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What you need to know about the football tight end?

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A football Tight End is an optional player that lines up on the offensive line of scrimmage. This player is positioned third from the Center and on either side of the offensive line. At times, offenses may implement the use of two Tight Ends, one on either side of the Center.

When playing this position you can either act as a down lineman, meaning that you get set in a three-point stand prior to the snap of the football in preparation to block, or stand straight up and prepare to go for a pass. In either position, you must stay completely still once you’re set prior to the snap of the football.

The size and shape of a typical football Tight End.

The football Tight End is normally a person who is large enough to effectively block a defensive lineman but also agile enough to effectively run a pass pattern and catch the football.

To play this position, you should have both strength and size for down field and offensive line blocking, particularly to defend against large defensive Linebackers.

Speed is not a critical factor to the success of a Tight End as he is primarily a blocker for the Running Backs and Wide Receivers. However, possessing some speed and reasonably good hands in an effort to become a potential target for short passes from the Quarterback is beneficial.

What you need to know about the football tight end?

Utilizing the football Tight End.

Teams utilize the football Tight End position in different ways depending on whether the team has someone that can both catch and block. If the team is fortunate enough to have someone that can do both they have a weapon that can be difficult to contain by the defense.

This individual can be used to either block or be an eligible receiver and run a pass pattern. The Tight End is the only down line man allowed 3 yards beyond the line of scrimmage on a pass play.

In key situations where it is critical to get a small amount of yardage the coach may insert two blocking Tight Ends in the play at the same time. When the coach does this he is, more often than not, announcing that the play will be a run with heavy physical contact.

However, be cautious if playing on defense and you see this alignment … the opposition’s coach may just pop one of those Tight Ends over the LOS for a quick pass and catch … particularly when the opposition is near to scoring a touchdown!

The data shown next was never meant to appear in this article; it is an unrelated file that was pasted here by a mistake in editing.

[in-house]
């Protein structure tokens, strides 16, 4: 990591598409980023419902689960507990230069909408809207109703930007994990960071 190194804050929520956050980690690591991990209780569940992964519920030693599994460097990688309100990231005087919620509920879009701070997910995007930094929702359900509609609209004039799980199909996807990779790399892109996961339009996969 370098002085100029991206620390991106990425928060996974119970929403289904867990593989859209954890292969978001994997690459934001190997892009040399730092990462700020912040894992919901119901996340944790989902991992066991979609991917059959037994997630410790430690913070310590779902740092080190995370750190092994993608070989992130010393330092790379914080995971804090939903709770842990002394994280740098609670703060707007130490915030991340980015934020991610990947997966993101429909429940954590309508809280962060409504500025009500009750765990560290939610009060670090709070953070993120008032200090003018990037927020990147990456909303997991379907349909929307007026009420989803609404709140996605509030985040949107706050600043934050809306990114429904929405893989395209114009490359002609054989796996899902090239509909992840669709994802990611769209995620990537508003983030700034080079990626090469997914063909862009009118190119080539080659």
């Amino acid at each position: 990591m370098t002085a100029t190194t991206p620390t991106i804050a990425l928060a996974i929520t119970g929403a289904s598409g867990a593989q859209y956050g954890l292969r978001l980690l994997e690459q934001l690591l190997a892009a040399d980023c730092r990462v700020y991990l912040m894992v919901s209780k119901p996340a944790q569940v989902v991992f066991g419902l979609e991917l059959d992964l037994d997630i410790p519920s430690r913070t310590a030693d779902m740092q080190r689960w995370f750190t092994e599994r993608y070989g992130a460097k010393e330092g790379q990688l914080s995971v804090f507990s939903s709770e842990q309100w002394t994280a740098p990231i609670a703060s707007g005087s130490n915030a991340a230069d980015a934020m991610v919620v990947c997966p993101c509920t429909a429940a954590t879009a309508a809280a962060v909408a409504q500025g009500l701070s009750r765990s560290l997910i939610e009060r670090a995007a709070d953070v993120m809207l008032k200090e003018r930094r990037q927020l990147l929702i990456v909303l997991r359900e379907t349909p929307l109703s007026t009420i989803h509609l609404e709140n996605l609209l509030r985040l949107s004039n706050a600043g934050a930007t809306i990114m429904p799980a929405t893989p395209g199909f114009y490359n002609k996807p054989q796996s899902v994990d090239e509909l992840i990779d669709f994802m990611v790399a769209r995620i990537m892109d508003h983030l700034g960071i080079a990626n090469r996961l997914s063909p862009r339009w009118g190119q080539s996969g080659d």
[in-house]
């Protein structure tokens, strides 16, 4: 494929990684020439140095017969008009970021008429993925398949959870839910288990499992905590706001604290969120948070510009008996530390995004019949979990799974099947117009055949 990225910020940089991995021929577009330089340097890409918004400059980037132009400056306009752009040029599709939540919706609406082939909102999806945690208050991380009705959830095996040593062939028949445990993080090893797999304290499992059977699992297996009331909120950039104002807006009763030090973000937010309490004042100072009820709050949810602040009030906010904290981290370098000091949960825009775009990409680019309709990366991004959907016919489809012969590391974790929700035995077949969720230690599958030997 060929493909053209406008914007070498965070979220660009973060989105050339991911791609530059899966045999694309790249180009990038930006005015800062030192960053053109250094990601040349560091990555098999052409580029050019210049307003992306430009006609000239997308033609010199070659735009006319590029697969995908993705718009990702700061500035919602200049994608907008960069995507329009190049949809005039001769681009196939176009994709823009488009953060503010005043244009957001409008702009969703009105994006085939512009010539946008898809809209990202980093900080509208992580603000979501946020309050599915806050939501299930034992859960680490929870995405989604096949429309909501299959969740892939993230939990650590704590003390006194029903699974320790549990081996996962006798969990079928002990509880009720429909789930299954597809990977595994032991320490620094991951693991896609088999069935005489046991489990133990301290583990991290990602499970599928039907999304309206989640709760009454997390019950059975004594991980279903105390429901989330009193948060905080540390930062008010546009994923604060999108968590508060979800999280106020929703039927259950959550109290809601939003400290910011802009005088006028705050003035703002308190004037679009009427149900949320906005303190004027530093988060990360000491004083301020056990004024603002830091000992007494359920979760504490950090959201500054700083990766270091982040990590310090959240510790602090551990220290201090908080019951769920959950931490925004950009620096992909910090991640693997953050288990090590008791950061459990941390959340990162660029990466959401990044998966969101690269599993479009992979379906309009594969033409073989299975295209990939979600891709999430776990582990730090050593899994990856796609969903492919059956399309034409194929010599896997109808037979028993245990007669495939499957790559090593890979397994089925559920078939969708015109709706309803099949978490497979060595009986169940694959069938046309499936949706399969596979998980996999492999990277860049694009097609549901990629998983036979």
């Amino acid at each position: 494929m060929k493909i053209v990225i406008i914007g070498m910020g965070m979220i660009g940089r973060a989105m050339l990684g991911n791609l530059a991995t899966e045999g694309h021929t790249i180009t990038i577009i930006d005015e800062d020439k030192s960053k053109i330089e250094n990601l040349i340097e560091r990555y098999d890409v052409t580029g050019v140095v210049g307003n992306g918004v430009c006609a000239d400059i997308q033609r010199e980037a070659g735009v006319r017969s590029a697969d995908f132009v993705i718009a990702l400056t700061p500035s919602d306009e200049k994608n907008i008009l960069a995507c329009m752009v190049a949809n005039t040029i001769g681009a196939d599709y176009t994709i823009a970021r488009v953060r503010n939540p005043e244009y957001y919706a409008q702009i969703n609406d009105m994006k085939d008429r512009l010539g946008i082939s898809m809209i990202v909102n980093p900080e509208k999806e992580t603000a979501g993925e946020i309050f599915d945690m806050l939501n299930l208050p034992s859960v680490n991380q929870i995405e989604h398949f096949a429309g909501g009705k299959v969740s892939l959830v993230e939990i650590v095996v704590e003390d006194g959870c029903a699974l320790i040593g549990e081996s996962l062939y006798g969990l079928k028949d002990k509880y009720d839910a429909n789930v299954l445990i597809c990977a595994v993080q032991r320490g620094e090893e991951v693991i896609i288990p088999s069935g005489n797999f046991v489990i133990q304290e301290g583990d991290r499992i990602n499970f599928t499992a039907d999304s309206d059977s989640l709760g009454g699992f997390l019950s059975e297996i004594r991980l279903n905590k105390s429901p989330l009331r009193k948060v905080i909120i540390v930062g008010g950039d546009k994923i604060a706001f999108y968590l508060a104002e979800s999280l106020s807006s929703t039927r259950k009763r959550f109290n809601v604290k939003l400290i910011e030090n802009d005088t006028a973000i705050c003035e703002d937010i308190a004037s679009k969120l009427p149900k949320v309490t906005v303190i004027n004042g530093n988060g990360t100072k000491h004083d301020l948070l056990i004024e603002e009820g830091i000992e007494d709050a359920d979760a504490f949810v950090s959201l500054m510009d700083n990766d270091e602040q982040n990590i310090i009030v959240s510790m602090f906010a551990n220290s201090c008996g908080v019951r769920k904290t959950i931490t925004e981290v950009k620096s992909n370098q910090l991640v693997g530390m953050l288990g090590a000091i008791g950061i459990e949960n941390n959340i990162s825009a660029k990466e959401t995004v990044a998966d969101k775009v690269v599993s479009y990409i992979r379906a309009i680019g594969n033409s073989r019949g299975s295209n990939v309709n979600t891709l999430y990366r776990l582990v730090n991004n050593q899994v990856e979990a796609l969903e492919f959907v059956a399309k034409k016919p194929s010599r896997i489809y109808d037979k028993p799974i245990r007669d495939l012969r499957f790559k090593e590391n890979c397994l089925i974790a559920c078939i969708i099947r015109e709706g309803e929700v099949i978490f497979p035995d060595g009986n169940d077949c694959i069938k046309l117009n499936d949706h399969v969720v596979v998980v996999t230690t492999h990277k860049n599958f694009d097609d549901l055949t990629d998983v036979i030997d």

The use of a football Tight End gives the quarterback up to 5 receivers to throw the ball to during a pass play. If you’re called upon to be a receiver while playing the Tight End position, you can disguise your intentions by delaying at the line of scrimmage when the ball is snapped for a few seconds, acting as if you intend to block, before springing to an open spot on the field for a catch.

This action often gives you more of a chance to be open for the throw since the defensive players will have reacted to the other receivers, leaving an open area on the field for you to find.

Short passing game, then run like a Fullback.

The Tight End is rarely expected to race down the field for a long pass against the more agile and faster defensive backs. Normally the Tight End will only get involved in passing situations where there is the need for short yardage as typical pass plays to the Tight End tend to be more in the 3 to 7 yard range.

Chances are that if you’re a football Tight End you don’t possess the agility or speed to attempt moves to confuse the defenders. Likely, your game is more direct physical contact.

If you catch a pass as a Tight End, your behavior should be more like a Fullback rather than a Wide Receiver – putting your head down, clutching the football with both arms, and pounding your way through the tacklers.

The strong and weak sides of the offensive line.

The side of the offensive line that the football Tight End lines up on is called the “strong side”. This is because the addition of the Tight End to one side or the other offsets the balance of the offensive line.

For example, lining the Tight End up to the right of the Center would give you an offensive line made up of, from left to right, the Tackle, Guard, Center, Guard, Tackle and Tight End.

This is meaningful to both offensive and defensive players. Offensive plays are designed to run to either the strong or weak side. By having an additional player on the right hand side of the line, the defense may attempt to beef up that same side of the line. Or, they may call your bluff and rotate over to the weak side, gambling that you’re team is going to attempt a play to the weak side.

At this point the strategy is like a chess game and your Quarterback needs to take control, adjusting the offense based on the possible plan of attack by the defense. Is the defense going to come on an all-out blitz to the weak side of the line? Or, is the defense going to start the play straight up – only to rotate to the weak side upon the snap of the football?

These are just a few questions your Quarterback has to ask after you’ve declared which side of the offensive line your Tight End will occupy.

Numbers used by the football Tight End.

The jersey football numbers worn by a Tight End is slightly different depending on the level of competition.

In high school and college the numbers can range from 1-49 or 88-99, and in the professional ranks the numbers are normally 80-89 but if those are all taken on a team by other players the tight end could ware 20-49.

If a player is wearing a number that falls outside this numbering scheme wants to line up on the tight end position and be eligible to run a pass route he must first report to the referee before he approaches the line of scrimmage.

Once this player reports in the referee he then becomes a “tackle eligible” receiver.